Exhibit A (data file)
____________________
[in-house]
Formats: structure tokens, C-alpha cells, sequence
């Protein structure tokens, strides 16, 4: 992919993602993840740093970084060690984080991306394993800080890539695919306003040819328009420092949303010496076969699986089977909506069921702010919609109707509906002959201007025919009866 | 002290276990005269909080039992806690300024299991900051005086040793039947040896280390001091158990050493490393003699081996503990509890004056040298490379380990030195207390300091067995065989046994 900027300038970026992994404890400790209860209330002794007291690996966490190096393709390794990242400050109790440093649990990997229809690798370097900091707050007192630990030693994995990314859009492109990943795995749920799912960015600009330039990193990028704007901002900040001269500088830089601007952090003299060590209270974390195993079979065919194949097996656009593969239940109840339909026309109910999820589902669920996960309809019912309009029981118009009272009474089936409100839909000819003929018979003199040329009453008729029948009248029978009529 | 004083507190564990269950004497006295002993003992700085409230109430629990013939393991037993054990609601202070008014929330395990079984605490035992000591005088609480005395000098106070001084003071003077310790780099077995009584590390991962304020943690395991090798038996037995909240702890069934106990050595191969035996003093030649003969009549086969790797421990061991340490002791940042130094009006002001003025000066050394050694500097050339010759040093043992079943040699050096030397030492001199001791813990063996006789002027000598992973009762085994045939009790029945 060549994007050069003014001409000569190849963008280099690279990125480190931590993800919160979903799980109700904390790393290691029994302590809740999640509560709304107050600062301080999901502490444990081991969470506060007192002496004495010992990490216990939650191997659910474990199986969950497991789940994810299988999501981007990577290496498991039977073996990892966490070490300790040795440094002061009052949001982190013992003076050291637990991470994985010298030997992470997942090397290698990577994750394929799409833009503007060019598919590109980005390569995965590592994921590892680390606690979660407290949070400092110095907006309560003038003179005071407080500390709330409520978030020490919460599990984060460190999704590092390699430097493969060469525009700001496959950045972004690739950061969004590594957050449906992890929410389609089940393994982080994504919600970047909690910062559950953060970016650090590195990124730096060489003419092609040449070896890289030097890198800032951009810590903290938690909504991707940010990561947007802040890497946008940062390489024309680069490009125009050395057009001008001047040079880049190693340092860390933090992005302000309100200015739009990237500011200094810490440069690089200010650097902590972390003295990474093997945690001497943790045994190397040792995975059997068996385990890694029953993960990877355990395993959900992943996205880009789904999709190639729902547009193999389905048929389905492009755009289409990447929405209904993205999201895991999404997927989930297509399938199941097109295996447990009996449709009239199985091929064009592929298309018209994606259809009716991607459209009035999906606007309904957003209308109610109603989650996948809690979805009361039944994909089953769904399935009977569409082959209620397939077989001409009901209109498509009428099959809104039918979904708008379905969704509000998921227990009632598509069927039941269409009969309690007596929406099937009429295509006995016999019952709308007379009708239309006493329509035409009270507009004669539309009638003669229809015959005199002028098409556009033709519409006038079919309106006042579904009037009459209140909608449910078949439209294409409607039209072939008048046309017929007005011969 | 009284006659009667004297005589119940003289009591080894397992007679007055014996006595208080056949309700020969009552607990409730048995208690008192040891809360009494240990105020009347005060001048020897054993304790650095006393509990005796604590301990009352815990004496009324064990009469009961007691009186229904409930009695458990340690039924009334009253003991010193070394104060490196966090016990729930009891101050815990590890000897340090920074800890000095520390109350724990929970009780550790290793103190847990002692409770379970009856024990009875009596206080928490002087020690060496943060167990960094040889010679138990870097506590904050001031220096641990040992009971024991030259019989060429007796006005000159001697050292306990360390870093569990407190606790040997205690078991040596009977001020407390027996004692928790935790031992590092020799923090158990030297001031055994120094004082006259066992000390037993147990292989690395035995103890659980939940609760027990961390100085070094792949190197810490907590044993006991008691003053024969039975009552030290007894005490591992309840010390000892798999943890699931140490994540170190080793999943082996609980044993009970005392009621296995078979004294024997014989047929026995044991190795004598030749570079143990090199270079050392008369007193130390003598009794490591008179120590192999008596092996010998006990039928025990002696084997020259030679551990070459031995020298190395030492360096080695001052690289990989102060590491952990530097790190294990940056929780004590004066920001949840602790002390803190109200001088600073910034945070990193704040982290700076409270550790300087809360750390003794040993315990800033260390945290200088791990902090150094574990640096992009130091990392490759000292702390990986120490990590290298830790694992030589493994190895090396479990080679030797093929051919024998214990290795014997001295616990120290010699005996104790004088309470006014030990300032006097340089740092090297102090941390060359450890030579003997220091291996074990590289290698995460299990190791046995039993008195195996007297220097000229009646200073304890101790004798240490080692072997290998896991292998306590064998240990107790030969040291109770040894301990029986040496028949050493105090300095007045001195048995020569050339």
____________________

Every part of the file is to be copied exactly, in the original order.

[in-house]
Formats: structure tokens, C-alpha cells, sequence
């Protein structure tokens, strides 16, 4: 992919993602993840740093970084060690984080991306394993800080890539695919306003040819328009420092949303010496076969699986089977909506069921702010919609109707509906002959201007025919009866 | 002290276990005269909080039992806690300024299991900051005086040793039947040896280390001091158990050493490393003699081996503990509890004056040298490379380990030195207390300091067995065989046994 900027300038970026992994404890400790209860209330002794007291690996966490190096393709390794990242400050109790440093649990990997229809690798370097900091707050007192630990030693994995990314859009492109990943795995749920799912960015600009330039990193990028704007901002900040001269500088830089601007952090003299060590209270974390195993079979065919194949097996656009593969239940109840339909026309109910999820589902669920996960309809019912309009029981118009009272009474089936409100839909000819003929018979003199040329009453008729029948009248029978009529 | 004083507190564990269950004497006295002993003992700085409230109430629990013939393991037993054990609601202070008014929330395990079984605490035992000591005088609480005395000098106070001084003071003077310790780099077995009584590390991962304020943690395991090798038996037995909240702890069934106990050595191969035996003093030649003969009549086969790797421990061991340490002791940042130094009006002001003025000066050394050694500097050339010759040093043992079943040699050096030397030492001199001791813990063996006789002027000598992973009762085994045939009790029945 060549994007050069003014001409000569190849963008280099690279990125480190931590993800919160979903799980109700904390790393290691029994302590809740999640509560709304107050600062301080999901502490444990081991969470506060007192002496004495010992990490216990939650191997659910474990199986969950497991789940994810299988999501981007990577290496498991039977073996990892966490070490300790040795440094002061009052949001982190013992003076050291637990991470994985010298030997992470997942090397290698990577994750394929799409833009503007060019598919590109980005390569995965590592994921590892680390606690979660407290949070400092110095907006309560003038003179005071407080500390709330409520978030020490919460599990984060460190999704590092390699430097493969060469525009700001496959950045972004690739950061969004590594957050449906992890929410389609089940393994982080994504919600970047909690910062559950953060970016650090590195990124730096060489003419092609040449070896890289030097890198800032951009810590903290938690909504991707940010990561947007802040890497946008940062390489024309680069490009125009050395057009001008001047040079880049190693340092860390933090992005302000309100200015739009990237500011200094810490440069690089200010650097902590972390003295990474093997945690001497943790045994190397040792995975059997068996385990890694029953993960990877355990395993959900992943996205880009789904999709190639729902547009193999389905048929389905492009755009289409990447929405209904993205999201895991999404997927989930297509399938199941097109295996447990009996449709009239199985091929064009592929298309018209994606259809009716991607459209009035999906606007309904957003209308109610109603989650996948809690979805009361039944994909089953769904399935009977569409082959209620397939077989001409009901209109498509009428099959809104039918979904708008379905969704509000998921227990009632598509069927039941269409009969309690007596929406099937009429295509006995016999019952709308007379009708239309006493329509035409009270507009004669539309009638003669229809015959005199002028098409556009033709519409006038079919309106006042579904009037009459209140909608449910078949439209294409409607039209072939008048046309017929007005011969 | 009284006659009667004297005589119940003289009591080894397992007679007055014996006595208080056949309700020969009552607990409730048995208690008192040891809360009494240990105020009347005060001048020897054993304790650095006393509990005796604590301990009352815990004496009324064990009469009961007691009186229904409930009695458990340690039924009334009253003991010193070394104060490196966090016990729930009891101050815990590890000897340090920074800890000095520390109350724990929970009780550790290793103190847990002692409770379970009856024990009875009596206080928490002087020690060496943060167990960094040889010679138990870097506590904050001031220096641990040992009971024991030259019989060429007796006005000159001697050292306990360390870093569990407190606790040997205690078991040596009977001020407390027996004692928790935790031992590092020799923090158990030297001031055994120094004082006259066992000390037993147990292989690395035995103890659980939940609760027990961390100085070094792949190197810490907590044993006991008691003053024969039975009552030290007894005490591992309840010390000892798999943890699931140490994540170190080793999943082996609980044993009970005392009621296995078979004294024997014989047929026995044991190795004598030749570079143990090199270079050392008369007193130390003598009794490591008179120590192999008596092996010998006990039928025990002696084997020259030679551990070459031995020298190395030492360096080695001052690289990989102060590491952990530097790190294990940056929780004590004066920001949840602790002390803190109200001088600073910034945070990193704040982290700076409270550790300087809360750390003794040993315990800033260390945290200088791990902090150094574990640096992009130091990392490759000292702390990986120490990590290298830790694992030589493994190895090396479990080679030797093929051919024998214990290795014997001295616990120290010699005996104790004088309470006014030990300032006097340089740092090297102090941390060359450890030579003997220091291996074990590289290698995460299990190791046995039993008195195996007297220097000229009646200073304890101790004798240490080692072997290998896991292998306590064998240990107790030969040291109770040894301990029986040496028949050493105090300095007045001195048995020569050339």